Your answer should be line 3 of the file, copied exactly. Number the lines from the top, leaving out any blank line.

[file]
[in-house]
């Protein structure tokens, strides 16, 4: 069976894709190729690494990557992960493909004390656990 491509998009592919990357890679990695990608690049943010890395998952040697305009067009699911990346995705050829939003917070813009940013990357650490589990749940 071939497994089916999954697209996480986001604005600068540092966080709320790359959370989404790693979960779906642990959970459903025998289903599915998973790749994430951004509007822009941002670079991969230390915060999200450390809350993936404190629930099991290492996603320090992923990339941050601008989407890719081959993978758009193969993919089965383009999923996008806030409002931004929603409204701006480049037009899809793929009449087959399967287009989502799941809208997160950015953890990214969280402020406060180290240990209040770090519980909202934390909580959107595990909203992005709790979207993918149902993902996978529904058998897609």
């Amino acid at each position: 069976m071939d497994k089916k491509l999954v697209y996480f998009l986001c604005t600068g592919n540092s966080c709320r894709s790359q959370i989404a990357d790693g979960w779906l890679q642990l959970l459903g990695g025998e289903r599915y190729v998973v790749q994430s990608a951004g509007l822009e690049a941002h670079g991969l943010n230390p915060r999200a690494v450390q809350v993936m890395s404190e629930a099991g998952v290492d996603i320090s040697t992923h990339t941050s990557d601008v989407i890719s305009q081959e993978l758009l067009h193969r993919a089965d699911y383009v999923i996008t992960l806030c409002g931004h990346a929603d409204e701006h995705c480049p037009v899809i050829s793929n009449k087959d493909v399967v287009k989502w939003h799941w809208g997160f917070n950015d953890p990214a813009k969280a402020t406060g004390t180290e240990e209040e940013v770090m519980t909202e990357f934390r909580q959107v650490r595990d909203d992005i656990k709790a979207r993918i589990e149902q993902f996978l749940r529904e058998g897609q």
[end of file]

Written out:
């Amino acid at each position: 069976m071939d497994k089916k491509l999954v697209y996480f998009l986001c604005t600068g592919n540092s966080c709320r894709s790359q959370i989404a990357d790693g979960w779906l890679q642990l959970l459903g990695g025998e289903r599915y190729v998973v790749q994430s990608a951004g509007l822009e690049a941002h670079g991969l943010n230390p915060r999200a690494v450390q809350v993936m890395s404190e629930a099991g998952v290492d996603i320090s040697t992923h990339t941050s990557d601008v989407i890719s305009q081959e993978l758009l067009h193969r993919a089965d699911y383009v999923i996008t992960l806030c409002g931004h990346a929603d409204e701006h995705c480049p037009v899809i050829s793929n009449k087959d493909v399967v287009k989502w939003h799941w809208g997160f917070n950015d953890p990214a813009k969280a402020t406060g004390t180290e240990e209040e940013v770090m519980t909202e990357f934390r909580q959107v650490r595990d909203d992005i656990k709790a979207r993918i589990e149902q993902f996978l749940r529904e058998g897609q």